I would really like to give an explanation similar to this one. Here's my current recipe: (i) Mine uranium, for example take a rock from here (picture of uranium mine in Kazakhstan). (ii) Put the ...
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Why is the nucleus of an Iron atom so stable?

Lighter nuclei liberate energy when undergoing fusion, heavier nuclei when undergoing fission. What is it about the nucleus of an Iron atom that makes it so stable? Alternatively: Iron has the ...
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Is fission/fusion to iron the most efficient way to convert mass to energy?

Is fission/fusion of any element to iron-56 (or nickel-62?) the best way to convert mass to energy, that doesn't involve black holes? In other words, will we be always limited to convert only about 1%...
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Why are protons and neutrons the “right” degrees of freedom of nuclei?

This question may sound stupid but why do we visualize nuclei as composed of a bunch of neutrons and protons? Wouldn't the nucleons be too close together to be viewed as different particles? Isn't the ...
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Why is boron so good at neutron absorption?

Why is boron so good at absorbing neutrons? Why does it have such a large target area compared to the size of its nucleus?
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How do we know that the nucleus isn't a quark-gluon plasma?

The standard picture of the nucleus of atom is that is several distinct nucleons, which themselves are composed of quarks. However, it seems to me like a much simpler picture is that the nucleus is ...
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Is the speed of sound almost as high as the speed of light in neutron stars?

Have you ever wondered about the elastic properties of neutron stars? Such stars, being immensely dense, in which neutrons are bound together by the strong nuclear force on top of the strong gravity ...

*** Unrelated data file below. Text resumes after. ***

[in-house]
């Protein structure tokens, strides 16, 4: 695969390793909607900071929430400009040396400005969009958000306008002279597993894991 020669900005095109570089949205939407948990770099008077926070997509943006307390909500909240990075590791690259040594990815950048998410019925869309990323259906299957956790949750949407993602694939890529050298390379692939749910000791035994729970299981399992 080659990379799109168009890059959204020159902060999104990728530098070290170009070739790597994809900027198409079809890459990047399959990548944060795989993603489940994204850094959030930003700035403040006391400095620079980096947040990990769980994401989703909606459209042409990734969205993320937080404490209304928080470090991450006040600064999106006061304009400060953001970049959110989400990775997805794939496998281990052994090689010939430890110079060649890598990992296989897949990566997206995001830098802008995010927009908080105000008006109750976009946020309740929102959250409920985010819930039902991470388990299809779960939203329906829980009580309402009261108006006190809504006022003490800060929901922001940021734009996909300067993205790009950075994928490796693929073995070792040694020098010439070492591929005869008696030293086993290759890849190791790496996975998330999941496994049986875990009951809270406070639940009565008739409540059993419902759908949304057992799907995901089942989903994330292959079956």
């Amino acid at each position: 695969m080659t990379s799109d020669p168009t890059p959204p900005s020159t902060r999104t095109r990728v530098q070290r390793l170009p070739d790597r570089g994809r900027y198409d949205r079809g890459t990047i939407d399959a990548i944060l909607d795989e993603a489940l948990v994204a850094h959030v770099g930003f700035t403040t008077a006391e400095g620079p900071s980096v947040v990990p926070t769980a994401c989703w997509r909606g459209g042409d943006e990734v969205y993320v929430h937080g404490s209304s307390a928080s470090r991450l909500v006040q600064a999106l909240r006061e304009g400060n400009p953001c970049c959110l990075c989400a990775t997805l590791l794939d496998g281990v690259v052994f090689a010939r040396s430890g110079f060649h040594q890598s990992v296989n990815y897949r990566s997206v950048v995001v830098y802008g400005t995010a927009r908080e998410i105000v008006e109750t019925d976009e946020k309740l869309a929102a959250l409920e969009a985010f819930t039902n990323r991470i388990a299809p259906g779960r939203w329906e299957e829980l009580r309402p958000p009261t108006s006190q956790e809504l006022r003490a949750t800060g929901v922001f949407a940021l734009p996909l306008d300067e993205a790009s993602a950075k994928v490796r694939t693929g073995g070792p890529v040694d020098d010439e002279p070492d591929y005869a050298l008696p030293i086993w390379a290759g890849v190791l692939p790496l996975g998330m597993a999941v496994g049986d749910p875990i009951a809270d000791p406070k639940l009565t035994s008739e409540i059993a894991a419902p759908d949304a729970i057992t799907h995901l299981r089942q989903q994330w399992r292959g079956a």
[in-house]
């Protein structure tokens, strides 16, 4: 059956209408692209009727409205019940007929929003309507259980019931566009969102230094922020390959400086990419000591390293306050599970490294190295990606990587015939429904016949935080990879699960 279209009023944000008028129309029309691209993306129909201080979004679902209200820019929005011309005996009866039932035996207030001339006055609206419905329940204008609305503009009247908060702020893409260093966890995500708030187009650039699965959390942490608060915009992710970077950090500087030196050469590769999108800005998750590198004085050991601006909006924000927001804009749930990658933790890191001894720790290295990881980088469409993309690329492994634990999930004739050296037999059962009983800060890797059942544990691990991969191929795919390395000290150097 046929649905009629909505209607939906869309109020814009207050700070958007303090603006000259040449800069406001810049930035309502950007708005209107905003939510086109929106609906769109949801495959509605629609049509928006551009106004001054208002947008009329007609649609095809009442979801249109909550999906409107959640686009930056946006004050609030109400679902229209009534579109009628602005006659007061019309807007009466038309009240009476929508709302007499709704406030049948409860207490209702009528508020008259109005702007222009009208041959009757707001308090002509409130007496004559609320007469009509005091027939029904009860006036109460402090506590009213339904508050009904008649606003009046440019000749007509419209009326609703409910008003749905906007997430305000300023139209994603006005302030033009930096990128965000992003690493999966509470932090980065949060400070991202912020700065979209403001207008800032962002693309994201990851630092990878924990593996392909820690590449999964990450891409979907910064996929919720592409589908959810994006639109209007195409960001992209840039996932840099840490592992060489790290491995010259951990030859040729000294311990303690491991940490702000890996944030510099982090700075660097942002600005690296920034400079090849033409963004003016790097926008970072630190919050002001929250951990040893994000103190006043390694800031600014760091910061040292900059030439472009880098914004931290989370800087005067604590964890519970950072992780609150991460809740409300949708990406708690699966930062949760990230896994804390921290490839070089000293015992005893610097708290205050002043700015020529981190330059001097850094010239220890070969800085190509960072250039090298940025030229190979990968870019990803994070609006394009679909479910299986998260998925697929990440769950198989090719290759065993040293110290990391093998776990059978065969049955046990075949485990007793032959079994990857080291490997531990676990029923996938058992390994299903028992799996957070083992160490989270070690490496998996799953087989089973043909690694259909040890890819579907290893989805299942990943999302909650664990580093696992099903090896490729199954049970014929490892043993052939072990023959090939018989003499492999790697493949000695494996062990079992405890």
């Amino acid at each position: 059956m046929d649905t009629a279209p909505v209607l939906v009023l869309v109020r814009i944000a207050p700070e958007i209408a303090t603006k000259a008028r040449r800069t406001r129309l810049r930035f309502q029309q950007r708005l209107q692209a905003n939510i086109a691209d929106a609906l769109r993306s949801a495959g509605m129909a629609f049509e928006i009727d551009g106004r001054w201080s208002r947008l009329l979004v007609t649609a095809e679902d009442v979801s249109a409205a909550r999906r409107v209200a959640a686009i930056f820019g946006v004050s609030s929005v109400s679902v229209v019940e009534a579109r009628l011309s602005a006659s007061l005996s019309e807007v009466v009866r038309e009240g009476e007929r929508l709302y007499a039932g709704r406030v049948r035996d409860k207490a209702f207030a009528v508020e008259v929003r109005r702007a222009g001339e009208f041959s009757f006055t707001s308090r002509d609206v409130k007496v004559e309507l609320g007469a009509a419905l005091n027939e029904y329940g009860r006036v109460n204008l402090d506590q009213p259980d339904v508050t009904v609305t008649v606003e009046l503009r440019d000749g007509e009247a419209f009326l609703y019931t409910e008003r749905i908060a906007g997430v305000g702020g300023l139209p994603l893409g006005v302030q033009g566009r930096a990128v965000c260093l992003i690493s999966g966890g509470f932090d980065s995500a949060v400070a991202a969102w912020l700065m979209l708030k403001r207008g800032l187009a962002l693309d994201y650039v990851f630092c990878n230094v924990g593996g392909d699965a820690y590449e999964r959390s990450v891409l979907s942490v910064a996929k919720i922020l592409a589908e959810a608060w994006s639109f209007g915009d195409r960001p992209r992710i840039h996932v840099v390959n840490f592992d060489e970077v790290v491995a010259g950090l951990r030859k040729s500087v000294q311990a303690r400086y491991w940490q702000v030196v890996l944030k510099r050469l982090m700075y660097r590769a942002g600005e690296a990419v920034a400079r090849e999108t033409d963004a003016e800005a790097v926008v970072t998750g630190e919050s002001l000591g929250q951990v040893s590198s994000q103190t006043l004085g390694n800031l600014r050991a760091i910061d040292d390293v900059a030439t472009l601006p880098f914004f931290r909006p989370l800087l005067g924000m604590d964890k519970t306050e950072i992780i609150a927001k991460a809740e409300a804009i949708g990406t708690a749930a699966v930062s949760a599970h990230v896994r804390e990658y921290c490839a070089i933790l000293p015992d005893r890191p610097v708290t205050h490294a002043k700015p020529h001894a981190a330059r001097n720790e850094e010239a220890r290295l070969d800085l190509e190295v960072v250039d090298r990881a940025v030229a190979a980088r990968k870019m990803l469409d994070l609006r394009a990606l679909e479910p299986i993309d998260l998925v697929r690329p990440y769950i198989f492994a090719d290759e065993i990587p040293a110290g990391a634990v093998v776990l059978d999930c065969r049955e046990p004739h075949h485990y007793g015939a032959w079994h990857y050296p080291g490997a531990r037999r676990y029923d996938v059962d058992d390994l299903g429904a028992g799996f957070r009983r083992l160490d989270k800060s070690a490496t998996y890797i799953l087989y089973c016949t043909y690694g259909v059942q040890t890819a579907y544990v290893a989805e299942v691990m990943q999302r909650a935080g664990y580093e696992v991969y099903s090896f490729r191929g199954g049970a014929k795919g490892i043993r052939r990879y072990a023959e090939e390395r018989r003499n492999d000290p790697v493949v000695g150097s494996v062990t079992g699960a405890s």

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Why do unstable nuclei form?

Why do unstable nuclei form? Is it that we simply find unstable nuclei in nature and understand what these nuclei do in order to become more stable? I feel like textbooks gloss over this question ...
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How does rest mass become energy?

I know that there's a difference between relativistic and rest mass. Relativistic mass is "acquired" when an object is moving at speeds comparable to the speed of light. Rest mass is the inherent mass ...
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Long time deviations from exponential decay in radioactivity

Are there any examples of common substances whose decay is not exponential? We're used to thinking about radioactivity in terms of half-lives. This is a concept that makes sense only for a decay that ...
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When did the first carbon nucleus in the Universe come into existence?

I am a chemist with a passion for astrophysics and particle physics, and one of the most marvellous things I have learned in my life is the process of stellar nucleosynthesis. It saddens me how my ...
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Is there a known isotope that generates anti-matter?

I heard that even a banana generates a minute quantity of antimatter. Does any know radioactive nuclear reaction produce antimatter along with alpha, beta and gamma radiation?
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How can a proton be converted to a neutron via positron emission and yet gain mass?

The mass of a neutron is greater than mass of a proton so how is it possible in positron emission for a proton to form a neutron and a positron?